A Brief History of Glassblowing

Ancient Times

In prehistoric times, obsidian, a natural glass formed by volcanic eruptions, was prized for its hardness by primitive man and was used to make tools and arrowheads. Man-made glass amulets and beads from as far back as 4000 BC have been discovered by archaeologists. Around this period, the basic formula for glass was discovered – sand, plant ash to help melting and lime to stabilize the glass and protect it from moisture. Around 1500 BC in Mesopotamia and Egypt the first glass vessels were created by shaping hot glass around solid cores of earth and dung. After the glass cooled the earthen plug was removed and discarded, leaving a hollow form. The techniques for making these early glass vessels were a closely guarded secret and glass vessels were owned only by royalty and the very wealthy. The earliest glass tile mosaics were made during this period from thin slices of colored glass rods inlaid upon walls, wooden boxes and ceramic vessels.

 

The Roman Empire

The Syrians invented the blowpipe around 300 BC and the foundation of modern glassblowing was laid. The Roman Empire embraced these new techniques for making glass vessels and experimentation with a wide variety of new shapes and forms began. Molds were developed in conjunction with the blowing techniques to make shapes and patterns on the glass. New formulas for color were invented and gold and silver inlays were used to decorate vessels. The first enameling techniques came about during this period and were perfected in Egypt and the Middle East. The production of glass became more affordable and widespread. Glass from the Roman era is sufficiently plentiful that modern collectors can fairly easily afford to obtain small vessels of this period. During the Dark Ages, most of the glassblowing knowledge in Europe was lost, leaving the more civilized Middle East to carry on the glass art tradition.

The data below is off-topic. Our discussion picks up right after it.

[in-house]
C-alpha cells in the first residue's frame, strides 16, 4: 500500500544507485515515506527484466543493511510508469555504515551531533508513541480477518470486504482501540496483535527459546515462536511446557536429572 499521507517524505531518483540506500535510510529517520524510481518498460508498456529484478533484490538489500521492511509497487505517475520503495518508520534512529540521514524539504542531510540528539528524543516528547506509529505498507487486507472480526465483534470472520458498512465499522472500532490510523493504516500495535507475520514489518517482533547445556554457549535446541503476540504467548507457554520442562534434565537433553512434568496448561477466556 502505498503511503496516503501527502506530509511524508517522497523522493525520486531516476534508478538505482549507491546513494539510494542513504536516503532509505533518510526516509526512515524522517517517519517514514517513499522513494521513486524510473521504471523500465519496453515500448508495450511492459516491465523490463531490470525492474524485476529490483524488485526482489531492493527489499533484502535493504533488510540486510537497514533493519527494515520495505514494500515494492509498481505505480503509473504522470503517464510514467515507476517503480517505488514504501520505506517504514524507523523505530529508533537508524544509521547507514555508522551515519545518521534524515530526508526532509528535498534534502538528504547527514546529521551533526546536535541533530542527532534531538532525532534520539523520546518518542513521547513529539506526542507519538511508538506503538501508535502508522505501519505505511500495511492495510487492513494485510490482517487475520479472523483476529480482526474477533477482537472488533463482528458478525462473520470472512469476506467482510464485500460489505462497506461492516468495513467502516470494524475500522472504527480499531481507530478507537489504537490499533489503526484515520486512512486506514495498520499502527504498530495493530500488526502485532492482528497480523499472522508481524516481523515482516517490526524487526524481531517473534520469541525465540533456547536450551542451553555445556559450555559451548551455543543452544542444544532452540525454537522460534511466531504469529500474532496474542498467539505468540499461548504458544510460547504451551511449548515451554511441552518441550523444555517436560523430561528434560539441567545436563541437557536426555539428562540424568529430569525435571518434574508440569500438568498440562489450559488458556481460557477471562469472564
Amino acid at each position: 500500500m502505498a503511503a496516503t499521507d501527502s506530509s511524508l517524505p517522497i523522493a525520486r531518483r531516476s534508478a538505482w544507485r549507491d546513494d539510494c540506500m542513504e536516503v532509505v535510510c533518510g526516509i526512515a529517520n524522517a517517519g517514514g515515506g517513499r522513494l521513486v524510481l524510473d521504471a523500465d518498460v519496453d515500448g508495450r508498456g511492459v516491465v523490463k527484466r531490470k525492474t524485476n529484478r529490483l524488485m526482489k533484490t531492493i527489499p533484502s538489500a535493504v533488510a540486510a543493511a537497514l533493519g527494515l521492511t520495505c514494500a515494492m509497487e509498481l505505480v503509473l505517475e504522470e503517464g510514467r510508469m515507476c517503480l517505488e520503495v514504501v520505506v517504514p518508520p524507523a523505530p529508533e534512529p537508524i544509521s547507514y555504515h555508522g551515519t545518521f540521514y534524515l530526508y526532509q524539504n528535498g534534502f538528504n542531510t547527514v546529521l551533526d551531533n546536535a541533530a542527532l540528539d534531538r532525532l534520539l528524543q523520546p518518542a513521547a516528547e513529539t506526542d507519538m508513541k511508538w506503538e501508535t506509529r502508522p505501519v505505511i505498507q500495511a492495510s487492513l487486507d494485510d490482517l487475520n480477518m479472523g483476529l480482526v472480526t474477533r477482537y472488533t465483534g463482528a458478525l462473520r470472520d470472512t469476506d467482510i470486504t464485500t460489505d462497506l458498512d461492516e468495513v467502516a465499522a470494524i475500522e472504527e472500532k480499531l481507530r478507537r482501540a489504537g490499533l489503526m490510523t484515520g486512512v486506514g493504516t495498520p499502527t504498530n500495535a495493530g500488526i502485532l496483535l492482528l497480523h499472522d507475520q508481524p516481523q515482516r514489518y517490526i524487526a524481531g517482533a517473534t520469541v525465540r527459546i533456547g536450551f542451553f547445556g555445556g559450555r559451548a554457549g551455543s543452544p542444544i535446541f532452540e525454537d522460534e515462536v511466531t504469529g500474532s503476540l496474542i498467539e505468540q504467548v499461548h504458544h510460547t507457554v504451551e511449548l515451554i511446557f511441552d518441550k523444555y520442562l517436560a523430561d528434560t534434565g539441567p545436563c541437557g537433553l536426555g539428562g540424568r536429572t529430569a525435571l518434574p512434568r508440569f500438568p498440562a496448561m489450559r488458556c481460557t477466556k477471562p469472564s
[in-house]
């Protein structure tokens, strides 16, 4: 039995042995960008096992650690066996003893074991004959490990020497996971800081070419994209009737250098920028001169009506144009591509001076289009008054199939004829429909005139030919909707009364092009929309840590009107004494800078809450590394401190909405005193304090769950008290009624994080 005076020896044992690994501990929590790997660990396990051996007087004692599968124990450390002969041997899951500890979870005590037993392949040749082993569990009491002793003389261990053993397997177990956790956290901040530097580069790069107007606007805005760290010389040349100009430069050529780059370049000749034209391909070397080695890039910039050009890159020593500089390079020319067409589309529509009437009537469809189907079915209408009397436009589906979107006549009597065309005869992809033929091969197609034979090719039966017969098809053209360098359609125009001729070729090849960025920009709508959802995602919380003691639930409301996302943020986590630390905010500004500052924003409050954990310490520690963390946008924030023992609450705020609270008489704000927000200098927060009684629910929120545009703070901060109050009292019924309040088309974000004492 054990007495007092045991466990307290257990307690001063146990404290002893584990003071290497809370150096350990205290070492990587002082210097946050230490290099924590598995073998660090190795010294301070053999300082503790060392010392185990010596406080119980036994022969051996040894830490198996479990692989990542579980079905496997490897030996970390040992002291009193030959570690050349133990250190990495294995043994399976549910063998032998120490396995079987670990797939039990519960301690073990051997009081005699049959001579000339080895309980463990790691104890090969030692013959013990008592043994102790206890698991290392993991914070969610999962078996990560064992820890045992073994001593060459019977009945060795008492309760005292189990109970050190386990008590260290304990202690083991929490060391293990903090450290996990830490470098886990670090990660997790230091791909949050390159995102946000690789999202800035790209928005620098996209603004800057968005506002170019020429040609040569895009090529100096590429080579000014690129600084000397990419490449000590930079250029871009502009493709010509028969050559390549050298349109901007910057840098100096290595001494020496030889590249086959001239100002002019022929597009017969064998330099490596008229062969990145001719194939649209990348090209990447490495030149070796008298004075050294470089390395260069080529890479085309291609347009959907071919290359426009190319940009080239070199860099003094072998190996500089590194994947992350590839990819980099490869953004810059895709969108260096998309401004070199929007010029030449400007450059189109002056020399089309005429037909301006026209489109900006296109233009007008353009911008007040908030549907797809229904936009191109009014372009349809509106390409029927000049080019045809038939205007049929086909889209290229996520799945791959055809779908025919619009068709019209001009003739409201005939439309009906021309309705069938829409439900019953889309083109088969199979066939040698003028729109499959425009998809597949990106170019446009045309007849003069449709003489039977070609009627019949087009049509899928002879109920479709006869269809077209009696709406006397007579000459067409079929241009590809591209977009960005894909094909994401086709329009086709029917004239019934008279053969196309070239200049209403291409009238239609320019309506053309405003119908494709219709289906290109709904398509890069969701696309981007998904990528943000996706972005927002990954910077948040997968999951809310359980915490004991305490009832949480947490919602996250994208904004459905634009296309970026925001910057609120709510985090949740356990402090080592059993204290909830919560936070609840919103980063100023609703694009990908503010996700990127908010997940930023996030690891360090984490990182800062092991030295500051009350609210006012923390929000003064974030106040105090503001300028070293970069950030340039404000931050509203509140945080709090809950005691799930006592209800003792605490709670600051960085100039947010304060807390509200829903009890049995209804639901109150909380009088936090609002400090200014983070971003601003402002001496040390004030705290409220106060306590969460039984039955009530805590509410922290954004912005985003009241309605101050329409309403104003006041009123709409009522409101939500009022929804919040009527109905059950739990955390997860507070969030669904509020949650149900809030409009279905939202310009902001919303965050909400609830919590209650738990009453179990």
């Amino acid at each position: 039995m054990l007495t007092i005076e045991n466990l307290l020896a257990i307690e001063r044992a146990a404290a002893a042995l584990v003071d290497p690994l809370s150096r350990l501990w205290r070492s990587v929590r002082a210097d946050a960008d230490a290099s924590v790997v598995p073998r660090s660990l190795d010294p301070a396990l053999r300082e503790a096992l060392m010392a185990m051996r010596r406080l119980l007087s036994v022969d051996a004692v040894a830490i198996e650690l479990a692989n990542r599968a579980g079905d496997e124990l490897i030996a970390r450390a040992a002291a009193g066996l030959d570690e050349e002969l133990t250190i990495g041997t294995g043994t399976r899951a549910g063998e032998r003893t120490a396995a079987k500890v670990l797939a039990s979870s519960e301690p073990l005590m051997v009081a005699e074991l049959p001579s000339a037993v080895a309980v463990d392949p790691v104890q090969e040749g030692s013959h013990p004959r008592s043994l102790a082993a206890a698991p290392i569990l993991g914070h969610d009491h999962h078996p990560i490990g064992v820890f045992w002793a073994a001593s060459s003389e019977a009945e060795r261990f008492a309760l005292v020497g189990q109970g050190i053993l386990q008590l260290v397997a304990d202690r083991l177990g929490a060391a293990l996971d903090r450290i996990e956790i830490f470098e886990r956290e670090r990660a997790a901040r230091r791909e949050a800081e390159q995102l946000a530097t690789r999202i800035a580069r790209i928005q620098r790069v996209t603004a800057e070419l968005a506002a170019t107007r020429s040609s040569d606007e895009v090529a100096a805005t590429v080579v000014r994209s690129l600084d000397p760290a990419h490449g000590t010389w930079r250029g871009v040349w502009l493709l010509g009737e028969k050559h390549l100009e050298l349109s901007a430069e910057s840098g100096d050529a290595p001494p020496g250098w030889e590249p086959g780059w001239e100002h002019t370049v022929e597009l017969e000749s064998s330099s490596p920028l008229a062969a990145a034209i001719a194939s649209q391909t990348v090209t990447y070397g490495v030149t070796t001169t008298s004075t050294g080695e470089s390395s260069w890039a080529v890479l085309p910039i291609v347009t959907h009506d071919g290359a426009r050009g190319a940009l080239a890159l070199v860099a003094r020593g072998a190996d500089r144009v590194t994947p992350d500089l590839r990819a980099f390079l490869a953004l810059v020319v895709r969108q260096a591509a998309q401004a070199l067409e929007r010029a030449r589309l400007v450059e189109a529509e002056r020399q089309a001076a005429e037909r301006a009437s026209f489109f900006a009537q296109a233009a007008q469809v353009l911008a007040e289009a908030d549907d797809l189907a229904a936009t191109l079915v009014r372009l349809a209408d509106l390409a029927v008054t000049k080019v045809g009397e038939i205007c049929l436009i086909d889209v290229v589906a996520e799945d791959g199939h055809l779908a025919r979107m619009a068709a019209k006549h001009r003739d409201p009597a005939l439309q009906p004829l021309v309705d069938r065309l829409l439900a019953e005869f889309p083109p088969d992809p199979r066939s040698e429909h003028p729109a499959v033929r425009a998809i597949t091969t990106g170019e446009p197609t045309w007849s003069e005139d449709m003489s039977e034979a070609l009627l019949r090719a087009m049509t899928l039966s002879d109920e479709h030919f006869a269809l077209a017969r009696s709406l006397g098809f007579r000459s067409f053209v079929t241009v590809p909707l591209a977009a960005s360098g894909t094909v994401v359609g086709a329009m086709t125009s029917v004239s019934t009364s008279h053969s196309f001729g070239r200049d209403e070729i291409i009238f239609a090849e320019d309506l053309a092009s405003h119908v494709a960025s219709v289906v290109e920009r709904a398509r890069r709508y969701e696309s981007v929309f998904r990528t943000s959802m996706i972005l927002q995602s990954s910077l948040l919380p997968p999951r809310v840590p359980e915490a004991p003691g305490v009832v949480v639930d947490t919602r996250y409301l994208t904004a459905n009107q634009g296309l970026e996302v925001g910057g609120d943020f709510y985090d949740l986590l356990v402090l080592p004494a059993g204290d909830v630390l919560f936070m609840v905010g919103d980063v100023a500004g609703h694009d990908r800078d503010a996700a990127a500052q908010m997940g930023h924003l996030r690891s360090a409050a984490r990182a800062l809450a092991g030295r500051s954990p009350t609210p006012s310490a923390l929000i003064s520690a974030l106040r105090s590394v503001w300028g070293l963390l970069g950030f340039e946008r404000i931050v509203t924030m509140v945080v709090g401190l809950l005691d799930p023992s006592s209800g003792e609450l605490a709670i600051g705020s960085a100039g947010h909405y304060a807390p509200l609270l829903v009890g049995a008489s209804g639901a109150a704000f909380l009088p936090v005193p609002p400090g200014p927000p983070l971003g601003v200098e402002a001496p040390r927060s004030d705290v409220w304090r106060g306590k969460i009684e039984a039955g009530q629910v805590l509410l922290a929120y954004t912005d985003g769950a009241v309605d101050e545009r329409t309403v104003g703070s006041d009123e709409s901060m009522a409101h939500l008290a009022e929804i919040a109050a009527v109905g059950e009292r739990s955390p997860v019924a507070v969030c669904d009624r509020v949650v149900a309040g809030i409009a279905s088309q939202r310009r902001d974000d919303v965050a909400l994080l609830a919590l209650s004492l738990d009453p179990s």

The Middle Ages

During the middle ages, Venice, Italy became the center of glassmaking as a result of learning the secrets of glassblowing through trade with the Middle East. In order to maintain their virtual trade monopoly on glass, the government forced all the glassblowers in Venice to move to the island of Murano in 1291. Further perfecting their craft while in exile, the Murano glassblowers developed an incredibly clear glass called cristalo, along with new vivid colors such as deep blue, amethyst and emerald. Despite the fact that leaving the island was punishable by death, many Venetian glassblowers did manage to escape Murano and spread their new techniques and new colors throughout Europe and parts of Asia.

 

The Renaissance

During the Renaissance, glassblowing techniques spread and developed throughout Europe. In the 17th century, the first widely available textbook on glassblowing, "L'Arte Vetraria (The Art of Glass)" was published in Italy. Window glass, glass bottles and glass drinking vessels became even more common and available to the average person. New glass technology, such as leaded glass and diamond engraving became widespread.